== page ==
Instead of trying to re-order the columns and rows, I would suggest trying to find some other way to visualize the data.
Here's one possible alternative suggestion. You could cluster the classes, say into ~ 20 clusters, where each cluster has ~ 20 classes in it, using some kind of clustering algorithm that puts similar classes together into the same cluster (e.g., if two classes are frequently confused with each other, they should be more likely to be in the same cluster). Then you can show a coarse-grained confusion matrix, with one row/column per cluster; the cell at $(i,j)$ shows how often an instance of some class in cluster $i$ is predicted to have some class in cluster $j$. Also, you can have ~ 20 fine-grained confusion matrices: for each cluster, you can show the confusion matrix of classes, for the ~ 20 classes in each cluster. Of course, you could also extend this by using hierarchical clustering and have confusion matrices at multiple granularities.
There may be other possible visualization strategies as well.
As a general philosophical point: it might also help to clarify your goals (what you want to get out of the visualization). You can distinguish two kinds of uses of visualization:
Exploratory analysis: You're not sure what you're looking for; you just want a visualization that might help you look for interesting patterns or artifacts in the data.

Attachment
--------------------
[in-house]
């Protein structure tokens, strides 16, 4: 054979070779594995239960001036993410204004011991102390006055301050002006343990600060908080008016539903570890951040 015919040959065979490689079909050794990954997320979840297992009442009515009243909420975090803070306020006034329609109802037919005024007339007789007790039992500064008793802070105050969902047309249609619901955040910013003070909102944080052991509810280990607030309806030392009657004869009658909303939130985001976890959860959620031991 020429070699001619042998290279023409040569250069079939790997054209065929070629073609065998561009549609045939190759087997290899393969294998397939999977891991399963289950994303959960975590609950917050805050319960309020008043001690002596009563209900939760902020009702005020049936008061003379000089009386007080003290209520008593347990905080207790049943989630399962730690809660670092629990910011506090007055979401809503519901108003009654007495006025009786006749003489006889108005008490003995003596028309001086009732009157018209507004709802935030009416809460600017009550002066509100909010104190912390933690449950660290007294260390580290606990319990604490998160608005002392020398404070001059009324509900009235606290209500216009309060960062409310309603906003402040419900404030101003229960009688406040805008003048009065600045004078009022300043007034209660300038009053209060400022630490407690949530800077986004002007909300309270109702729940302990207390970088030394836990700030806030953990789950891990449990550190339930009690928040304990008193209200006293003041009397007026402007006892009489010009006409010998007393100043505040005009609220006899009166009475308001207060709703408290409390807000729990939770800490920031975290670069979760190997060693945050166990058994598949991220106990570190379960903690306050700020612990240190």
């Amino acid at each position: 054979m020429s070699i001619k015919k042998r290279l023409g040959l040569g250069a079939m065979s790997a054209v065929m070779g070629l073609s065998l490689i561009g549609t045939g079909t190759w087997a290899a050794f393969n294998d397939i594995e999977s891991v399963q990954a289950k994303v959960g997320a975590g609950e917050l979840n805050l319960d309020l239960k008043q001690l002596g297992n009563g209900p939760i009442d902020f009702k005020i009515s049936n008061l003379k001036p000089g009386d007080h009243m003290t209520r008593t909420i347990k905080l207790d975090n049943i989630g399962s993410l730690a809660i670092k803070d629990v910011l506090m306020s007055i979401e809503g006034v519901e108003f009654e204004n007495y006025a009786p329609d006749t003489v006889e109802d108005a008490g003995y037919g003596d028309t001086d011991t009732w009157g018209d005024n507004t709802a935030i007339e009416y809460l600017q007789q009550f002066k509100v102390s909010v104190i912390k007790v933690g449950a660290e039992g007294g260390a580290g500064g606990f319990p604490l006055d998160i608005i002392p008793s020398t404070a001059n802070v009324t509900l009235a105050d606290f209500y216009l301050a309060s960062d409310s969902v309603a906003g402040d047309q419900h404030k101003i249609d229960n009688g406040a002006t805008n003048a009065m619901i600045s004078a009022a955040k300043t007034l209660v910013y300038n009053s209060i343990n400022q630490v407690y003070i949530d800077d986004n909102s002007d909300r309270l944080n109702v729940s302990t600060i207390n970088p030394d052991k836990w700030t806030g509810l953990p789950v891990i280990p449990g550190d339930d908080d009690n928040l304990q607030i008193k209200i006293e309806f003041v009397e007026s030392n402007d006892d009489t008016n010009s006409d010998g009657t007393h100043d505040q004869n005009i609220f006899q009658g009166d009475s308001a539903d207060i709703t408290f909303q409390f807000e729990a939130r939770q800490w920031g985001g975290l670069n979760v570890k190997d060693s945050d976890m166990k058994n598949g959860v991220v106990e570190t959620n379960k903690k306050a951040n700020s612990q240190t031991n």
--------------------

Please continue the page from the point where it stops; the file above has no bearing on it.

Figures with a message: You have a particular message you want the reader to take away, and you want to devise a visualization that helps support that message or provide evidence for the message.
It might help you to know which you're trying to aim for, and then devise a visualization aimed at that:
If you're doing exploratory analysis, rather than trying to pick one perfect visualization, it's often helpful to try creating as many visualizations as you can think of. Don't worry about whether any of them are perfect; it's OK if each one is flawed, as each might give you a potentially different perspective on the data (it will probably be good in some ways and bad in others).
If you have a particular message you're trying to convey or a theme you're trying to develop, look for a visualization that supports that theme. It's hard to make a specific suggestion without knowing what that theme/message might be.